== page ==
labrum

1
[ley-bruh m, lab-ruh m]
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noun, plural la·bra [ley-bruh, lab-ruh] /ˈleɪ brə, ˈlæb rə/.
  1. a lip or liplike part.
  2. Zoology.
    1. the anterior, unpaired member of the mouthparts of an arthropod, projecting in front of the mouth.
    2. the outer margin of the aperture of a shell of a gastropod.
  3. Anatomy. a ring of cartilage about the edge of a joint surface of a bone.

Origin of labrum

1
1810–20; < Latin: lip; akin to labium

labrum

2
[ley-bruh m]
noun, plural la·bra [ley-bruh] /ˈleɪ brə/. Archaeology.
  1. an ornamented bathtub of ancient Rome.

Origin of labrum

2
< Latin lābrum basin, contraction of lavābrum bathtub, equivalent to lavā(re) to wash + -brum instrumental suffix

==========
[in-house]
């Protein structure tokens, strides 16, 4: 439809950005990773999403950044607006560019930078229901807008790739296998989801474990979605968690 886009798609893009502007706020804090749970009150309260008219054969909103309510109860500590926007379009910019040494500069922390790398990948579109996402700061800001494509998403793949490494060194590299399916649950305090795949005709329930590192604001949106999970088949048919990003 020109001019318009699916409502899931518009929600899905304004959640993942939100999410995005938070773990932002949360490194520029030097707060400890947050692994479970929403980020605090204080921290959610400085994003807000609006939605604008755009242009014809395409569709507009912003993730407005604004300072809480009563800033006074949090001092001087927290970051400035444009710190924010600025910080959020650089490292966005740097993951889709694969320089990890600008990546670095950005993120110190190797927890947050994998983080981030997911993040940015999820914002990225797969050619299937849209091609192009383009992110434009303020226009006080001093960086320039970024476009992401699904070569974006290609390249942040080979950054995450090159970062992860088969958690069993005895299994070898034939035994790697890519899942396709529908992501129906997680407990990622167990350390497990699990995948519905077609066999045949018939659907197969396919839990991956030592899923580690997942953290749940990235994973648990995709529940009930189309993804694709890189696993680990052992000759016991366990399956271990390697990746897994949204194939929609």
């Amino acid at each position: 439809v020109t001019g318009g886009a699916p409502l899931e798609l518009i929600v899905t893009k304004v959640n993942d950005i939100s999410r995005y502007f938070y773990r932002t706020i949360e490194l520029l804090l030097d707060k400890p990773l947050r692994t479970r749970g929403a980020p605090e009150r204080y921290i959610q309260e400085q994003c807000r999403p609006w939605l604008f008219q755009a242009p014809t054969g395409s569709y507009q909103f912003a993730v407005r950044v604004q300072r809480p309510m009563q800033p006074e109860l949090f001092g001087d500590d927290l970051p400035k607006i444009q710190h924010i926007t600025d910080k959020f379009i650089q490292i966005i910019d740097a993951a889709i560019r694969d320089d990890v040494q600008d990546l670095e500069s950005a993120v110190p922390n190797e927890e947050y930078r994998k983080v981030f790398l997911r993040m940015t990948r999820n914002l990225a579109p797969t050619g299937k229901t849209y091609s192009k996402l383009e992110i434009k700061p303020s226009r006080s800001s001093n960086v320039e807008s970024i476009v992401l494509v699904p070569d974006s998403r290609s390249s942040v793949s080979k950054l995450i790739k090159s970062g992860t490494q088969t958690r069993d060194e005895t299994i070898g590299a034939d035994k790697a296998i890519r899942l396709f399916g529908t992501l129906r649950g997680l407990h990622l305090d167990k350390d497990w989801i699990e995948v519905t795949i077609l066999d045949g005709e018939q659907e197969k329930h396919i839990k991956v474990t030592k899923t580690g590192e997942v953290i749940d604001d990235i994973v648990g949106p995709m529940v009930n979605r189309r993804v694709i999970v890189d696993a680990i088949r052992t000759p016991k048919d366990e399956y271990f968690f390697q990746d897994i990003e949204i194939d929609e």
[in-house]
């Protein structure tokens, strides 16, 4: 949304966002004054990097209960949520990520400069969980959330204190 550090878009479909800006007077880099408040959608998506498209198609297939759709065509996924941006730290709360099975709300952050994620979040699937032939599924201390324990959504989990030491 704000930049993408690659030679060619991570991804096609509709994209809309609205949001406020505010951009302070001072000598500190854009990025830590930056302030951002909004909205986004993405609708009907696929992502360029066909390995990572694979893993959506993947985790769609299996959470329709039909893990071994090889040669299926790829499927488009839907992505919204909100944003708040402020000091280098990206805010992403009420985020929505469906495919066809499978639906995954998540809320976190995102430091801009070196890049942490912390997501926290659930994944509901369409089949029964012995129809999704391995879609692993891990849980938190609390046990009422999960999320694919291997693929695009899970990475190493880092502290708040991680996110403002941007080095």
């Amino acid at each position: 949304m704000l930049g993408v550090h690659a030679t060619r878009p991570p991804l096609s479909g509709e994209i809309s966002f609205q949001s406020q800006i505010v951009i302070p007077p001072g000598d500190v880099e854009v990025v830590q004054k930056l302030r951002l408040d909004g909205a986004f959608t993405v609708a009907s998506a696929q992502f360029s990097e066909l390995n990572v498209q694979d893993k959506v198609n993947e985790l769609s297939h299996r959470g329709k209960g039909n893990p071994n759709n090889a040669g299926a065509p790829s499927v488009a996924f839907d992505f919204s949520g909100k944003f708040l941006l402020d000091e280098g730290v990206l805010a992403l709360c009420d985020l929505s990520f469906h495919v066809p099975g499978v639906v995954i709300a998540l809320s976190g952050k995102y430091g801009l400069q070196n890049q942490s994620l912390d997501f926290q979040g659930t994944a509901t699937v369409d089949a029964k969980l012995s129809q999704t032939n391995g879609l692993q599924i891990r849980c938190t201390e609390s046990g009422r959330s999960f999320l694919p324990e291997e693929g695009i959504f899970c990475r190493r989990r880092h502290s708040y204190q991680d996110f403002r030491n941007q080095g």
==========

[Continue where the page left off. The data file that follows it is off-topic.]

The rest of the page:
Dictionary.com Unabridged Based on the Random House Unabridged Dictionary, © Random House, Inc. 2018


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British Dictionary definitions for labrum

labrum

noun plural -bra (-brə)
  1. a lip or liplike part, such as the cuticular plate forming the upper lip of insects

Word Origin for labrum

C19: New Latin, from Latin
Collins English Dictionary - Complete & Unabridged 2012 Digital Edition © William Collins Sons & Co. Ltd. 1979, 1986 © HarperCollins Publishers 1998, 2000, 2003, 2005, 2006, 2007, 2009, 2012

Word Origin and History for labrum
n.

lip or lip-like part, 1816, in various anatomical and zoological uses, from Latin labrum, cognate with labium "lip" (see lip (n.)). Also noted mid-15c. as the name of some herb.

Online Etymology Dictionary, © 2010 Douglas Harper

labrum in Medicine

labrum

[lābrəm]
n. pl. la•bra (-brə)
  1. A lip-shaped anatomical edge, rim, or structure.
The American Heritage® Stedman's Medical Dictionary Copyright © 2002, 2001, 1995 by Houghton Mifflin Company. Published by Houghton Mifflin Company.